A horse normally chews both ways, with their jaw moving left to right, then right to left as their molars grind their food. This horse was awkwardly chewing in only one direction. I measured the horse but asked the owner to arrange a visit from their equine dentist, who found a totally broken tooth that must have occurred in the two weeks between their visit and mine!
The influence of the TMJ on equine wellbeing.
One area I frequently collaborate with fellow equine practitioners on is issues around the temporomandibular joint. The temporomandibular joint (TMJ) is found in all mammals, and it’s the hinge between our upper and lower jaws that allows us to open and close our mouth.
In equines, the TMJ is just below and in front of the base of the ear, behind and slightly above the eye, on both sides of the head. It’s the raised bump that you can see and feel, and it moves as the horse chews – as you’d expect! It’s a key junction between the bit and the contact you take on the reins, and the rest of the horse’s body.
We are still learning about the role of the TMJ in influencing the whole body of an equine, with more research being undertaken at the moment. But virtually every physio, vet, chiropractor and equine dentist will tell you that inflammation and pain in this area will have an impact on a horse’s ability to be ridden.
Plus, if you aren’t sure something that looks relatively small can have a big impact, look up the range of symptoms that TMJ disorders cause for humans. Humans who don’t have metal bits and leather bridles placed on top! Well, we hope…
Some horses with TMJ issues present with headshaking, others have been noted to have hind leg engagement issues, others will lock their jaw and can’t accept the contact, no matter what bit or noseband is used. While this evidence is anecdotal, I’m sure all horse owners would prefer to err on the side of caution and ensure their bridle isn’t contributing to TMJ issues.
My top bridle fitting tips.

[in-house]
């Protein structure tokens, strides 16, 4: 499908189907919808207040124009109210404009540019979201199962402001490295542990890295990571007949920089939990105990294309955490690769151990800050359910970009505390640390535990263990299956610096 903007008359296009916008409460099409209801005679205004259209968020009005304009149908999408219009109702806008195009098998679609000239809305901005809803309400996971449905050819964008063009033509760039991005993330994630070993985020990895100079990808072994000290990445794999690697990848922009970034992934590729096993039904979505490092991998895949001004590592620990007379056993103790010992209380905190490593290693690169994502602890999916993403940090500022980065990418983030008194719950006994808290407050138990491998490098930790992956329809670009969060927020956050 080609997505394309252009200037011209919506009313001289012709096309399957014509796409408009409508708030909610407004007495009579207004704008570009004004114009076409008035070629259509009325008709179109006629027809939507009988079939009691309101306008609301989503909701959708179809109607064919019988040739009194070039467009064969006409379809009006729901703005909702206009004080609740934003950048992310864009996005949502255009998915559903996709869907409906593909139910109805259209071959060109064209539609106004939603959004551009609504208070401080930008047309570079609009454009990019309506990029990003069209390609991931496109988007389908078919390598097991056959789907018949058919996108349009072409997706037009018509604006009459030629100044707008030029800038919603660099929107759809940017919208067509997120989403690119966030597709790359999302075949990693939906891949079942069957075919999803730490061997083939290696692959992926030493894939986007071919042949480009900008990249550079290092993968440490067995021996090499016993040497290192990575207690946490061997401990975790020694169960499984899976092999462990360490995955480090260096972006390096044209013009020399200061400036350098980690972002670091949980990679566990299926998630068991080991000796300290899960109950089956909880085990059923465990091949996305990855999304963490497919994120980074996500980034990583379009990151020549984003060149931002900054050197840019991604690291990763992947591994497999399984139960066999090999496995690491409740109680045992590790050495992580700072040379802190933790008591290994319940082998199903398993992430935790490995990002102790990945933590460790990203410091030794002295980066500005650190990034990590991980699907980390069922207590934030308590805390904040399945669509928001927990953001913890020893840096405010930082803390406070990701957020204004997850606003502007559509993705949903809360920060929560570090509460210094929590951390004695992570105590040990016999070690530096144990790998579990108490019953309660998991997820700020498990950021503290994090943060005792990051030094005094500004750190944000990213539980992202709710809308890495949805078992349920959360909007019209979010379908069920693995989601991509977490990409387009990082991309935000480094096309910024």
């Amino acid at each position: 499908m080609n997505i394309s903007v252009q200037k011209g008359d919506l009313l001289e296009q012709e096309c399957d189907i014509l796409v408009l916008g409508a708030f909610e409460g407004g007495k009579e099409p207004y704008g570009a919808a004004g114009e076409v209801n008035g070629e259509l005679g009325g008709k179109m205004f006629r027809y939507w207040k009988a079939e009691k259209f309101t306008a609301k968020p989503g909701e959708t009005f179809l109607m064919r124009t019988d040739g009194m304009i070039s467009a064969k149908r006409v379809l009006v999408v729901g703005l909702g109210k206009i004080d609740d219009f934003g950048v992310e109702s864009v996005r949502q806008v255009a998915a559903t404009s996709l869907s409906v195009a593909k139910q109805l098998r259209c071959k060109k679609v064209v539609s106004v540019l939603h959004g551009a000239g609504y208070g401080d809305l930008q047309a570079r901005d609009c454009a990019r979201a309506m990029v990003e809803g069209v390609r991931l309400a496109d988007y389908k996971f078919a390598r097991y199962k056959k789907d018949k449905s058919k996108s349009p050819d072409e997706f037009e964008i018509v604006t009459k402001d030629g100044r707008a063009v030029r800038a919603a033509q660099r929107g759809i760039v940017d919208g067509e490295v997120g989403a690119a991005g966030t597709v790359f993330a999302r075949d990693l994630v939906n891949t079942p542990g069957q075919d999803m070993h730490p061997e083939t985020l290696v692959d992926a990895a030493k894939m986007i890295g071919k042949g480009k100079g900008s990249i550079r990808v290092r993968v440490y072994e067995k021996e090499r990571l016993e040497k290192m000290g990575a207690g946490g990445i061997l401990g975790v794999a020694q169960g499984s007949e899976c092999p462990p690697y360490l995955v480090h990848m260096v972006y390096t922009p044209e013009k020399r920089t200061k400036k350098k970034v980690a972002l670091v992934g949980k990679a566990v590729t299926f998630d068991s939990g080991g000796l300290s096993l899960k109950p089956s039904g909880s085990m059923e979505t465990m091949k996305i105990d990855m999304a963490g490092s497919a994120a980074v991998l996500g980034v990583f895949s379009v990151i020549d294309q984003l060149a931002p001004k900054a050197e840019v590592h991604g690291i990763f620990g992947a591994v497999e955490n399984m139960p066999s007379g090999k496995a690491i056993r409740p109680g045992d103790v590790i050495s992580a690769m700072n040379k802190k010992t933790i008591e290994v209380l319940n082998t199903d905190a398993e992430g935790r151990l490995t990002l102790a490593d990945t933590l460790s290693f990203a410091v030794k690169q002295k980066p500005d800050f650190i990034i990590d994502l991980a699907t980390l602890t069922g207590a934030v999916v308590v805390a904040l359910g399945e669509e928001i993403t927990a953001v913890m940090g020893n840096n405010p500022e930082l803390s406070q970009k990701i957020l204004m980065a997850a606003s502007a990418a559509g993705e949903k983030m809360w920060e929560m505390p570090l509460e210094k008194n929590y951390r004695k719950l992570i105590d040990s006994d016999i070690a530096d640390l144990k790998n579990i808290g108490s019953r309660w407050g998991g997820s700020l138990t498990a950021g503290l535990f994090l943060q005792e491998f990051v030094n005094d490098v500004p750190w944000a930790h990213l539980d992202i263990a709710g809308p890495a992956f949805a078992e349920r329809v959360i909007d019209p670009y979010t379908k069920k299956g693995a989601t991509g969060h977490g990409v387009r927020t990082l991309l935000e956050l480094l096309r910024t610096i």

So, what can you do to ensure your bridle fits properly? I visit horses day in, day out to measure them and fit bridles, as well as assess their existing tack. Here’s the checklist I use:
- I first observe the horse at rest and eating – as I mentioned before, this can tell me so much about their dental health, which is key to happy bridle and bit fit.
- I kick off fitting by ensuring the headpiece fits properly. Every horse has different confirmation here and it’s vital that the bridle isn’t putting pressure on atlas.
- I’ll also be assessing whether the horse has space for a large, padded headpiece, whether it needs cutaway space for the ears and how long the headpiece needs to be to sit clear of the TMJ. Padding isn’t a one-size fits all solution, as in some cases where there simply isn’t room for a chunky headpiece, padding can increase pressure on the ears and the bursa surrounding the first two cervical vertebrae.
- Then I focus on the browband, ensuring that it’s wide enough for the horse’s face, so that it’s not pulling the headpiece forward onto the back of the ears.
- After that it’s time to check if the bit is the right height and when it is, the buckles on the cheek pieces sit comfortably on the horse’s face.
- The same is true for the noseband – when it’s fitted at the correct height for the style of noseband you’re using, check where the buckles from the noseband headpieces sit on the face.
- It’s also important to ensure the noseband buckle itself isn’t pressing on the face or jaw. Interestingly, research undertaken in 2022 by Dr Louise Murray in the UK showed that crank nosebands applied more symmetrical pressure than a traditional cavesson, flash nosebands applied the most specific pressure points, while properly fitted drop and crossover nosebands tended to lower the pressure placed on the face and jaw.
- Remember that nosebands can be fitted too high as well as too low, so again pay attention to your horse’s anatomy, rather than sticking to a ‘two finger width’ rule when it comes to positioning the noseband.
I hope that these tips help you ensure your horse’s bridle fits them correctly. If you’re ever unsure or you would like to ask me, please follow me on social media and send a message. I’ve also added a bridle measuring guide on my website which overseas customers use to order my made-to-measure English leather bridles. I also hold Zoom measuring appointments to ensure every new bridle is comfortable and fits properly.
If this article has inspired you to take a closer look at your horse’s bridle and you’d like to chat with Kelly, why not get in touch? You can contact Kelly via her website, https://www.kellyjleather.co.uk/contact.